Hong Kong has its share of extraordinary buildings. One thing about The Forum is that it is a glass cube balanced a delicate 15½ degrees on one corner like a backgammon die about to settle. Another thing about it is that it is the Greater China private banking hub for one of Hong Kong financial heavyweights, Standard Chartered, built by the equally eminent Hongkong Land. It and its surrounding square was once a slightly down at heel shopping arcade building in a small park over a bus station.
Now there is better connectivity across the site which now is an outdoor plaza, the small tilting building and outdoor sculpture by Henry Moore, Ju Ming and Dame Elisabeth Frink. The small building is actually 4,501 squares metres in lettable floor area, five storeys over an existing car park and bus stationt. Diagrids are essentially triangulated structures using a largeish number of slender structural members – rather than deploying a conventional squared-up structure using relatively massive beams and columns.
It’s a case of using a fundamentally stable but smart structural system. But smart systems invariably have their own self-generated problems. One of the problems Griffiths and his team faced from the beginning was the awkward fact that although the cube was tilted, the floors inside had, obviously, to be level. This is where the 15½ degree tilt was established because it enabled one layer of vertical glazing bars, the mullions, to run parallel with the sides of the cube while the second layer slanting in the opposite direction could cross exactly on the horizontal lines of the real floor edges.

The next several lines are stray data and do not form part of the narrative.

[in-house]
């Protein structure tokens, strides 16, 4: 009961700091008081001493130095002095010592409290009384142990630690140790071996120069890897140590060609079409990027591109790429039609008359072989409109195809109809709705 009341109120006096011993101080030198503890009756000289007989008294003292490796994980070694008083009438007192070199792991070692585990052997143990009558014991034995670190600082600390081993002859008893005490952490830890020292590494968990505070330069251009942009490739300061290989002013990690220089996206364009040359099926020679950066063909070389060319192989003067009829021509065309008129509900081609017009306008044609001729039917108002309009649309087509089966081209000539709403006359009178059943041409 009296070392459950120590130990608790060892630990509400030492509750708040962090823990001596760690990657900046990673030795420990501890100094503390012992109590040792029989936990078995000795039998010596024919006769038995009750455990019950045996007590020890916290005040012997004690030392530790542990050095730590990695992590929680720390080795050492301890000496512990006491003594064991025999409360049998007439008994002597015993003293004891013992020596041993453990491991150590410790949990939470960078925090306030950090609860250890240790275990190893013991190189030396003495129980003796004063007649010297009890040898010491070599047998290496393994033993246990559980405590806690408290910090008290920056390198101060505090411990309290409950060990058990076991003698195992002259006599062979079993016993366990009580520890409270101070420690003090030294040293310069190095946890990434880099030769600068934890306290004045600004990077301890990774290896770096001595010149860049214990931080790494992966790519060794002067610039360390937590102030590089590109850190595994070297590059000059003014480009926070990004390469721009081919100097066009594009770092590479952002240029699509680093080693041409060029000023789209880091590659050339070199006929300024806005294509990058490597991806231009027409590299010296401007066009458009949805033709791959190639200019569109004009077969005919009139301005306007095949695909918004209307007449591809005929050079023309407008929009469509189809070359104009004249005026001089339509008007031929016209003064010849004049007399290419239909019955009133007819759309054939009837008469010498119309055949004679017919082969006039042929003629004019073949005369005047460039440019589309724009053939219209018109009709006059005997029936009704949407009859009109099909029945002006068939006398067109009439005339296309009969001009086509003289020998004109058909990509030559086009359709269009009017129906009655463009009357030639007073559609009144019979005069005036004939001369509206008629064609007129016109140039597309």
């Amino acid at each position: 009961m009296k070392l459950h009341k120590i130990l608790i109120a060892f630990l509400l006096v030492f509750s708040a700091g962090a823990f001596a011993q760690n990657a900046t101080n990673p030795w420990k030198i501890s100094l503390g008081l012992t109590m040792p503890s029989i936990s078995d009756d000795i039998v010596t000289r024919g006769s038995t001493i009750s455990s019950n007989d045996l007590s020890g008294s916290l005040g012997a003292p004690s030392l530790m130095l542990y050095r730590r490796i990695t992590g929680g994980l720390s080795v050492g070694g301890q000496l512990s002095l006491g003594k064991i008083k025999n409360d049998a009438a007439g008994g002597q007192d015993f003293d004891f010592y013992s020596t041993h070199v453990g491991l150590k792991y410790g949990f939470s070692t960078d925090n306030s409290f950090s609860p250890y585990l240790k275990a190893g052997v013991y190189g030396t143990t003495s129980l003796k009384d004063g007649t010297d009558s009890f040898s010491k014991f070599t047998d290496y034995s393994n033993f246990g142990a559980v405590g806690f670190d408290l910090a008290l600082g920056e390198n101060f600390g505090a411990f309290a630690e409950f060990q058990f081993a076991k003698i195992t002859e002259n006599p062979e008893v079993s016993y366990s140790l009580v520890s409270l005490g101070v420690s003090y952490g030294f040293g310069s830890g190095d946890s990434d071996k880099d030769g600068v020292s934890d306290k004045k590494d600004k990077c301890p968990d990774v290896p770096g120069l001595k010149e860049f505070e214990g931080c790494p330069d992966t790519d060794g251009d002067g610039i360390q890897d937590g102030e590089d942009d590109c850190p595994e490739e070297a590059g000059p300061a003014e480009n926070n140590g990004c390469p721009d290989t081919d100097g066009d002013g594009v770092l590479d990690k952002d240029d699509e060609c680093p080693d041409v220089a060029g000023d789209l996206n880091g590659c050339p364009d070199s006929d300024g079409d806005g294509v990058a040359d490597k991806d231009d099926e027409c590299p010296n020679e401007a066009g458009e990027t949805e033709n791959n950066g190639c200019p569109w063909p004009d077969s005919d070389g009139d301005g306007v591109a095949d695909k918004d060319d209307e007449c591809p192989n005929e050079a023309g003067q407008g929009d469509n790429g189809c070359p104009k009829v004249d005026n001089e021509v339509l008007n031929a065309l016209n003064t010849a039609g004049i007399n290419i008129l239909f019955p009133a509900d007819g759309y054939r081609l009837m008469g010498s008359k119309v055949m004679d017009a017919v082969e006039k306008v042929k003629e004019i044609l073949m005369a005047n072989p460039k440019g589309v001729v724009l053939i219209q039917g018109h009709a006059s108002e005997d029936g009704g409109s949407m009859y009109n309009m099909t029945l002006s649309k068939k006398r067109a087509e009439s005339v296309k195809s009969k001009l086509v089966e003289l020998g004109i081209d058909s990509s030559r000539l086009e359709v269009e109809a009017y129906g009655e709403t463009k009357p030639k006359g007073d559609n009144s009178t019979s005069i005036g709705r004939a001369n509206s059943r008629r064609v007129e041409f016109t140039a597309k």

The junctions of the diagonal external grid, the nodes, with the floor levels were crucial because the floors were supported on beams lying between each node and the central core. So that everything, structure, façade treatment and unexpectedness all came together. The Forum redevelopment is a holistic design, integrating a new office building, sculpture park and events plaza and thereby revitalising the entire Exchange Square development. The compact and exquisitely detailed new building opens up the site visually and physically, creating a significant public space designed as a series of stone platforms linked with water features and planting.
The design is inspired by precious gems. The perfect cube of the building is dramatically tilted to create a grand entrance from the plaza. The geometry of the tilted plane is resolved into the elegant diamond cut façade of the building. As a Grade-A office in the heart of the Central district, CBD of Hong Kong, the column-free office interior with its 2.9m of floor-to-ceiling space evokes a tailor-made environment with ample natural daylight from all elevations. Source by Aedas.